always been poor people, and there always will be>> ” (Langston, 2007).
I am sincerely questioning me if I can really feel that pain as not foreign to me, if I can really be emphatic with those who everyday goes to bed hungry or sick or away from those who loves them and to whom they resigned in trying to give them a better life; without knowing if the next day things would be better, if they will have something to eat, if they will recover their health someday, if they will see their loved ones again. I don’t know if I can share with them the awareness of a life that every instant is abandoning them, of a hope and strength that everyday seems to be less. Probably it is a pain so big that it is better not to see it, not to hear it, not even feel it because how can I live in a world when even sleeping or even eating is a privilege and not a basic need for each human being?
The paradox is that there are pains to which we know how to react. In facing the financial crisis, just one week is needed for the USA government to decide the implementation of a rescue plan that will cost around $700,000,000,000 dollars. In 2005, as a result of the global demonstrations in a movement to eradicate poverty, promoted by several organizations including an amazing concert called Live 8, it was achieved that the G8 countries duplicated the aid to poor countries, which represented $50,000,000,000 dollars each year. I understand that without the rescue plan, poor people were the most likely to suffer the most severe consequences of the economic crisis. However, I cannot stop questioning why to rescue banks, financial groups and corporations, governments can spend that amount of money without much hesitation, when in 2002 the FAO in its summit calculated that $24,000,000 dollars each year would eradicate famine in the world, and nobody took our their checkbooks. What is worst, that year the military budget in USA was $380,000,000,000 dollars plus $31,500,000,000 dollars for an anti-terror secretary. I think it is not hard to visualize bankers having dinner without any worry while almost one sixth of the human kind is going to bed not only hungry of food but also of hope.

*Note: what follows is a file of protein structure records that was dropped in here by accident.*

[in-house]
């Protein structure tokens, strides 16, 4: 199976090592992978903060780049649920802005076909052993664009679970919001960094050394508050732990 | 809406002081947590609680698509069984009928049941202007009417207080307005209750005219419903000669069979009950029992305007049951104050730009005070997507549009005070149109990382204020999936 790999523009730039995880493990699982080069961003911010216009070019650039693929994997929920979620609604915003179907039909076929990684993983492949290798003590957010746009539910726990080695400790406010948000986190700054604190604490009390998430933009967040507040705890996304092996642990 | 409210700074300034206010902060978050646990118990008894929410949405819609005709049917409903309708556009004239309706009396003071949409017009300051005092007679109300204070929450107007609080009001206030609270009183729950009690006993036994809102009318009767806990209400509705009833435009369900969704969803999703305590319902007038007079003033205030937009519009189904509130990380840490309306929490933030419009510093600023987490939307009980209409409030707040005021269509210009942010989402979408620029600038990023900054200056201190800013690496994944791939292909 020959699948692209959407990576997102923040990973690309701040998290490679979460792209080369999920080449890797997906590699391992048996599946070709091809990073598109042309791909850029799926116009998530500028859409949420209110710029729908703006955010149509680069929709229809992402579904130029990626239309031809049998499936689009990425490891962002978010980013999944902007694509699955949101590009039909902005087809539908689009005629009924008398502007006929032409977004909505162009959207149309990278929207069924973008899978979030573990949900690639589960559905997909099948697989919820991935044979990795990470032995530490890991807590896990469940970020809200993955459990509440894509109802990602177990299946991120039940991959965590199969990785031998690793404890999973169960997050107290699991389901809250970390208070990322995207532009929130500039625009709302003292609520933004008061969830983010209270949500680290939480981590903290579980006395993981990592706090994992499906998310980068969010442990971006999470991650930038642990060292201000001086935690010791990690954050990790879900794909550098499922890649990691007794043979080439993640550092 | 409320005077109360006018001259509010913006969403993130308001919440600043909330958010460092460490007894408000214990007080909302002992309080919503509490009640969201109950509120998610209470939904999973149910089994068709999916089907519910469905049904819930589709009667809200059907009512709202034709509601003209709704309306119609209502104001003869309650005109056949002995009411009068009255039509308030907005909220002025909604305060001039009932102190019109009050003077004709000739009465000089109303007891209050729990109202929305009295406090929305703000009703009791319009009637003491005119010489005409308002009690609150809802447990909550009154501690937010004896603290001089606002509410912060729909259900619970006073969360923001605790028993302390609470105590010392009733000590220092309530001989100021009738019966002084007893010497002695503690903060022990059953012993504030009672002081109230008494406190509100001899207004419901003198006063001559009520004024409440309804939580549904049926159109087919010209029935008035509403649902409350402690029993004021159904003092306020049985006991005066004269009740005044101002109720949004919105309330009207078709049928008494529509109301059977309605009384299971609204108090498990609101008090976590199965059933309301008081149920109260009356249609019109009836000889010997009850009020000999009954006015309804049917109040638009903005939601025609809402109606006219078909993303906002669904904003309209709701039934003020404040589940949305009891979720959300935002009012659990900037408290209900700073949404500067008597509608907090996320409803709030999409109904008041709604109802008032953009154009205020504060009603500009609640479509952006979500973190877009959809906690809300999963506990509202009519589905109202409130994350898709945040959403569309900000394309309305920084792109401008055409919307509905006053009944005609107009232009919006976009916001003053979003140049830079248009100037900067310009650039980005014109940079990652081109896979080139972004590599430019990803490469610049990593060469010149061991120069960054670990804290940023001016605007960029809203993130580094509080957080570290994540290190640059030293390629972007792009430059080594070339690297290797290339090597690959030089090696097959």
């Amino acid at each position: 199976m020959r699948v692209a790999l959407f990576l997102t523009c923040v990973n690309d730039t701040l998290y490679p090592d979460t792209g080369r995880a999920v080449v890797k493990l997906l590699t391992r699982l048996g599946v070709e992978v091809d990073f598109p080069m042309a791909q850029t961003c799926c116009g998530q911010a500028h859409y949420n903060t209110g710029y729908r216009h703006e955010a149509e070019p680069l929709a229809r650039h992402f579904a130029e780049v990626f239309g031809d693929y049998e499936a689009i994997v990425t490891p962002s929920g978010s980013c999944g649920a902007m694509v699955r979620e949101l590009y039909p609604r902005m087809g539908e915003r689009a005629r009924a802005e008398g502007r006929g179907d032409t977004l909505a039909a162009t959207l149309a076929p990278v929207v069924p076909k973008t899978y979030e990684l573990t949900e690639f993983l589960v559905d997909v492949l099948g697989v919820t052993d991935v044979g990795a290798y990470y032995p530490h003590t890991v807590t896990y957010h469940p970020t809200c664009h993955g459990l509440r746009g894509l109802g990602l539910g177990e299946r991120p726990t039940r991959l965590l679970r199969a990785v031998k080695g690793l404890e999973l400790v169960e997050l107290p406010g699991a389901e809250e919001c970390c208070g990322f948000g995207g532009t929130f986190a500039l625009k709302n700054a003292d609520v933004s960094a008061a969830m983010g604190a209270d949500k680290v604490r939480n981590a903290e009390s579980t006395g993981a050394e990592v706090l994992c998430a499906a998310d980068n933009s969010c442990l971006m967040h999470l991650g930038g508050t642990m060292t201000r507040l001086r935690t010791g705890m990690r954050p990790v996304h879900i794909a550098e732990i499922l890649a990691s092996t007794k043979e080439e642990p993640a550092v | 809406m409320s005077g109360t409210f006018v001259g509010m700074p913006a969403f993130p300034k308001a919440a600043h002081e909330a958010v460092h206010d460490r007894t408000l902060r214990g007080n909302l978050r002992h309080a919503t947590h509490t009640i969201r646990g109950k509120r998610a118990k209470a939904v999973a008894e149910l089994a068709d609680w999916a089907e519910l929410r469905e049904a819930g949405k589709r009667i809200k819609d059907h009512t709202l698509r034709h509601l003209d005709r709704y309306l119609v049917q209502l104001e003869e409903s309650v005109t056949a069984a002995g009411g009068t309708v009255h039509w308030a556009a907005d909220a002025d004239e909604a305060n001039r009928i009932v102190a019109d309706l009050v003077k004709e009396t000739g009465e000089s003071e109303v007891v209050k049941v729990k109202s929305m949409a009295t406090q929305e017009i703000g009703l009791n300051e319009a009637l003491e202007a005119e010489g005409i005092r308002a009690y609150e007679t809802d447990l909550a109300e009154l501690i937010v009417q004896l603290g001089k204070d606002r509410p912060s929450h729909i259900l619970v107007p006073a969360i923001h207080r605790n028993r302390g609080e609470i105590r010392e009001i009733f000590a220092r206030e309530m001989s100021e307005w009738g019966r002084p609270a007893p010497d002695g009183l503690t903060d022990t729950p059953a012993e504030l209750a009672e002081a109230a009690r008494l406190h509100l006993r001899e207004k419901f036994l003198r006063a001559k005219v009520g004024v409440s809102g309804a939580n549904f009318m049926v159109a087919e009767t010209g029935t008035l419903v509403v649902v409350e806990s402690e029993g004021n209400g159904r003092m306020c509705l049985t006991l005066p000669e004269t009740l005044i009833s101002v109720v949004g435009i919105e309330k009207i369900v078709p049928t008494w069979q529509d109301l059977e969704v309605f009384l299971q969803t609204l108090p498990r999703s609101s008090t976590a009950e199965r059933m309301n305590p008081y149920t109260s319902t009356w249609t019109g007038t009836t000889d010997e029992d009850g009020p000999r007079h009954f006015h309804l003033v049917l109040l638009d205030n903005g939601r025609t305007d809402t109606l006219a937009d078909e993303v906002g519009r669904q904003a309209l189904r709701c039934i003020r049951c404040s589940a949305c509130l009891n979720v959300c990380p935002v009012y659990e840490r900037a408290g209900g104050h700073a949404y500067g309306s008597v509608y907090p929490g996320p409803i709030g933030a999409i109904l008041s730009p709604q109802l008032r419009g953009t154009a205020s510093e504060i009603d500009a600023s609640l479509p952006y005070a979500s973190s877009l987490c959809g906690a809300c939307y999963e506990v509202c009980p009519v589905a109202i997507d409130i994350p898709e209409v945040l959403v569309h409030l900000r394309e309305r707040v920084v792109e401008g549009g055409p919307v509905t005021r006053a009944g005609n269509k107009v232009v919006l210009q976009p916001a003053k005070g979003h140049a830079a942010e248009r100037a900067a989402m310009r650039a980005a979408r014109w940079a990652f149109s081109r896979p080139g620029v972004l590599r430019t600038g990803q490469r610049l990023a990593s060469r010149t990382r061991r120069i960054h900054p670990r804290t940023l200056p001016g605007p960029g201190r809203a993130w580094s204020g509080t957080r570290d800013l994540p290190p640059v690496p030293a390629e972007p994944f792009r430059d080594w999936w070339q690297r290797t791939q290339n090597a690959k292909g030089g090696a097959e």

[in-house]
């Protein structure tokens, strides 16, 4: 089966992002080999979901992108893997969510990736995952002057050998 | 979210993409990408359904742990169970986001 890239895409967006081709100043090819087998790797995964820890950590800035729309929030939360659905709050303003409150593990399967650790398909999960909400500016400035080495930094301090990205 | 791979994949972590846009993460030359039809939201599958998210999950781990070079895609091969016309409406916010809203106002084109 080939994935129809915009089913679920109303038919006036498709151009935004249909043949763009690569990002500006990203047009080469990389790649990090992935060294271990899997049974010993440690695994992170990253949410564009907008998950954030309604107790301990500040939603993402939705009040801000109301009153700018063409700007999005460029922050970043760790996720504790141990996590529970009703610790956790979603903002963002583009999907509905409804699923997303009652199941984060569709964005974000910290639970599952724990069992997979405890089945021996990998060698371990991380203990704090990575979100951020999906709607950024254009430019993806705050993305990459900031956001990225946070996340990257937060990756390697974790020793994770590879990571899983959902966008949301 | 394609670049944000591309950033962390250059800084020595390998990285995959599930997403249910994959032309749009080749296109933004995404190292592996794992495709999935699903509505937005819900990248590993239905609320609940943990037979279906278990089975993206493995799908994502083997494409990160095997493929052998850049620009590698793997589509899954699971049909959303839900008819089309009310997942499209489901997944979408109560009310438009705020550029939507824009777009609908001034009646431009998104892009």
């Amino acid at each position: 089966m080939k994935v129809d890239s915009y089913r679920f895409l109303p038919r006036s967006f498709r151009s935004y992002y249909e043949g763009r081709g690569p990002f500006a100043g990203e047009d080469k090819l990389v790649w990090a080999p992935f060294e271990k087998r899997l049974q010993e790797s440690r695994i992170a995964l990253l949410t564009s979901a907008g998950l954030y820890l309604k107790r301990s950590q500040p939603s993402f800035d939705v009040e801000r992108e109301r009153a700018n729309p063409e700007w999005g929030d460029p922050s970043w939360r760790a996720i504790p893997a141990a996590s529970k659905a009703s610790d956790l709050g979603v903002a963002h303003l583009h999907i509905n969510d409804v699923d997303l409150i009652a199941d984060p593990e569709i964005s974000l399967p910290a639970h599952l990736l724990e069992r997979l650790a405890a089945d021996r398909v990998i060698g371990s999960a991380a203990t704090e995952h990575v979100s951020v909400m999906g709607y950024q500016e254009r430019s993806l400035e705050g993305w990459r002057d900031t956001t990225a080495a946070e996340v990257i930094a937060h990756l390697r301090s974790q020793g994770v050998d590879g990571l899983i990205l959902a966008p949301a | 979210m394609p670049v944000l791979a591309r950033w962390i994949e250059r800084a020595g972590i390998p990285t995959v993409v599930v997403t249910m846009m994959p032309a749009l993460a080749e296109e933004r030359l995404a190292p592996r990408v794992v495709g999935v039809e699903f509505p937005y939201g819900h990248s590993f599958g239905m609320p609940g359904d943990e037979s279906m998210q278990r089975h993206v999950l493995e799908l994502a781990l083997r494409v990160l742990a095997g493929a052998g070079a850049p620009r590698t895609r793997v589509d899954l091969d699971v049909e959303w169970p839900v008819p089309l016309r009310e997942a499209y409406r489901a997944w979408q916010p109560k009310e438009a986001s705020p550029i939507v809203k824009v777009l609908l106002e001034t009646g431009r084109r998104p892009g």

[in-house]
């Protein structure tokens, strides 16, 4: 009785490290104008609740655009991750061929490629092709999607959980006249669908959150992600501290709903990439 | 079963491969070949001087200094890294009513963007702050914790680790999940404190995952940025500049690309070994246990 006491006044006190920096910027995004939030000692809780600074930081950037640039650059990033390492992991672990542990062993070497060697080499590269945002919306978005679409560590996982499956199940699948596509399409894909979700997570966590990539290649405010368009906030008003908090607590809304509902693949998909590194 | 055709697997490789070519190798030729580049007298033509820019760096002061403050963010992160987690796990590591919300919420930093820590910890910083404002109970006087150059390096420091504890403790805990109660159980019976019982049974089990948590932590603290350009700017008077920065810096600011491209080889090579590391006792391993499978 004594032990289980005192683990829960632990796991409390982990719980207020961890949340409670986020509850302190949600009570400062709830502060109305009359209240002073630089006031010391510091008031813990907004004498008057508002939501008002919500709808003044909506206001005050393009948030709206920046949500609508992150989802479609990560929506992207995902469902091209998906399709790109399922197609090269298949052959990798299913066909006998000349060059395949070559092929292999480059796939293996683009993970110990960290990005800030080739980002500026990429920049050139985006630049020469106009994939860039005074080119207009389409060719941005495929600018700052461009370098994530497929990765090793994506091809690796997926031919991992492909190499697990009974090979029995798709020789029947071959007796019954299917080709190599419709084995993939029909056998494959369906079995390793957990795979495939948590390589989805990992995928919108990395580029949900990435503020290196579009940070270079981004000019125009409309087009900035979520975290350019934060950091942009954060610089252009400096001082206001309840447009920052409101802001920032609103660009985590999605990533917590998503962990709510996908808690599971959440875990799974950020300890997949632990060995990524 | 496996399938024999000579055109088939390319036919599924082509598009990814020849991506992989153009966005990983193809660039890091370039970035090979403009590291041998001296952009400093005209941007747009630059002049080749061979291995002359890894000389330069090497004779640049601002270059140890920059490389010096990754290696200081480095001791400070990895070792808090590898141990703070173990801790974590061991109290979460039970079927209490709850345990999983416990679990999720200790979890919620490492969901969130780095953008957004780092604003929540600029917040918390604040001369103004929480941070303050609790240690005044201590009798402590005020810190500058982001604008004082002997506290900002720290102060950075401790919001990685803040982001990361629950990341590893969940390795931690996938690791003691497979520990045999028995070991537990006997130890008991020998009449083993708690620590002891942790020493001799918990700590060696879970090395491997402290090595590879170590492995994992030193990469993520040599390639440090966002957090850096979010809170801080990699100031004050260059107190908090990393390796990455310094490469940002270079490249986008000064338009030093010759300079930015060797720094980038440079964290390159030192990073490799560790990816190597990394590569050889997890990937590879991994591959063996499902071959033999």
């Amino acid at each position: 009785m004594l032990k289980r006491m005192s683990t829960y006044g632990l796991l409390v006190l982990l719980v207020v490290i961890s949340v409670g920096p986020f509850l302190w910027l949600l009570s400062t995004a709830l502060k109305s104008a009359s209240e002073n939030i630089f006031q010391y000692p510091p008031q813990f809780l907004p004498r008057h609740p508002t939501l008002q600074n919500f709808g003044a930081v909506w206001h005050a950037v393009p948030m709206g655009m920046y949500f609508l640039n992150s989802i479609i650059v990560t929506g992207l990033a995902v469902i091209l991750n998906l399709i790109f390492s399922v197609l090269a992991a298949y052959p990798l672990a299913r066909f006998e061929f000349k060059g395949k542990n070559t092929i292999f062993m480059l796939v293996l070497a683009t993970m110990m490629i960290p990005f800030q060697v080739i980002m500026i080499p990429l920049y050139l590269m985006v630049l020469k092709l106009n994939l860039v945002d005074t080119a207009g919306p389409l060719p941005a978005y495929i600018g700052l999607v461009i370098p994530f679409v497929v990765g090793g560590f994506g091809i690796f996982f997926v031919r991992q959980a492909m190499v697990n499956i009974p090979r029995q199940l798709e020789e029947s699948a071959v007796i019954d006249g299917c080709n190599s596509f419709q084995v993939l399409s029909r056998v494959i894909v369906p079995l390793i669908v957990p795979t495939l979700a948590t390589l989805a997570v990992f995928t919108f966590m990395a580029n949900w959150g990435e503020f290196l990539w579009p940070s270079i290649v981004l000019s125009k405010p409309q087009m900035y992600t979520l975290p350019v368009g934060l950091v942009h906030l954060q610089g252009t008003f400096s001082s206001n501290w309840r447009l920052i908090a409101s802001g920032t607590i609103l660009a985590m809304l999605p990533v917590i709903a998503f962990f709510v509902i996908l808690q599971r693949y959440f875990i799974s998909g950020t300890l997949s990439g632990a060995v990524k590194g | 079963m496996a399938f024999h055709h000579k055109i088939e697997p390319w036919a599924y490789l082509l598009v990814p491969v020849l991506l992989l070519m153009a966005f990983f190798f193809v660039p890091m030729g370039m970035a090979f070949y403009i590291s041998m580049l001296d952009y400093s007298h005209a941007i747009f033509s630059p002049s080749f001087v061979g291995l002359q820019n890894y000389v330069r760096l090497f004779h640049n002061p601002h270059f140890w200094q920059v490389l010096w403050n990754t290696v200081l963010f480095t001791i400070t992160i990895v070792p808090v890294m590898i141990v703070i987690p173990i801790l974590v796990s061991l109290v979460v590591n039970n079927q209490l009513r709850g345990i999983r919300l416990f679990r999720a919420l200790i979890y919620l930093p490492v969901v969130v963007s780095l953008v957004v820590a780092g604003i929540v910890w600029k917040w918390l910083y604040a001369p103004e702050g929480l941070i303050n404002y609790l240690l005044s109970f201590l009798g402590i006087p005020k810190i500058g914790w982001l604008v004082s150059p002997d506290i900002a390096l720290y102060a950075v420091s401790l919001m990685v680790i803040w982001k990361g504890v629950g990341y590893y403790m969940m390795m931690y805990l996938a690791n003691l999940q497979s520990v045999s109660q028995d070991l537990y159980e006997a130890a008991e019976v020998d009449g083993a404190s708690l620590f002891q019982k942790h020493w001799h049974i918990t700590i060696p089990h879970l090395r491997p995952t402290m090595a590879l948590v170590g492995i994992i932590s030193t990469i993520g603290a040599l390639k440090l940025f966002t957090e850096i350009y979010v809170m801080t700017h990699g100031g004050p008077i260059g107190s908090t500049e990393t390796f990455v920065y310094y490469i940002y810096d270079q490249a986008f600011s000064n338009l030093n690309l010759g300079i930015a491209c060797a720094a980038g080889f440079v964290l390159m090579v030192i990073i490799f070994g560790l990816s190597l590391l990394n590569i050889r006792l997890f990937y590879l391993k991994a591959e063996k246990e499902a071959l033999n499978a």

For me one of the important questions is what we can do to ease that pain, how we can make the dream of making poverty history a reality. There is not easy answer but I think any action should start with waking up and being aware of the problem. This would entail stop our denial from both sides, recognizing our privilege or our oppression, and also to stop paying with cheap coins such as guilt or anger, which make us feel bad and think that with our feelings we have already paid our debt, leading us to passivity which is also another of the risks. (Langston, 2007) After that it is necessary to understand the mechanisms that are generating and perpetuating this inequality, criticizing social and economic systems that are permeated in almost all societies but have not produced the desired just results. In this learning process it is essential to acknowledge the struggles, skills and strengths of poor or excluded people. Also it is important to demand free trade and fairer rules to commerce, and also a real social responsibility in the corporations that produce what we consume. It is also important to be active denouncing injustice and participating in collective actions that promote better health, education, and live conditions for those who are more vulnerable or excluded from the system.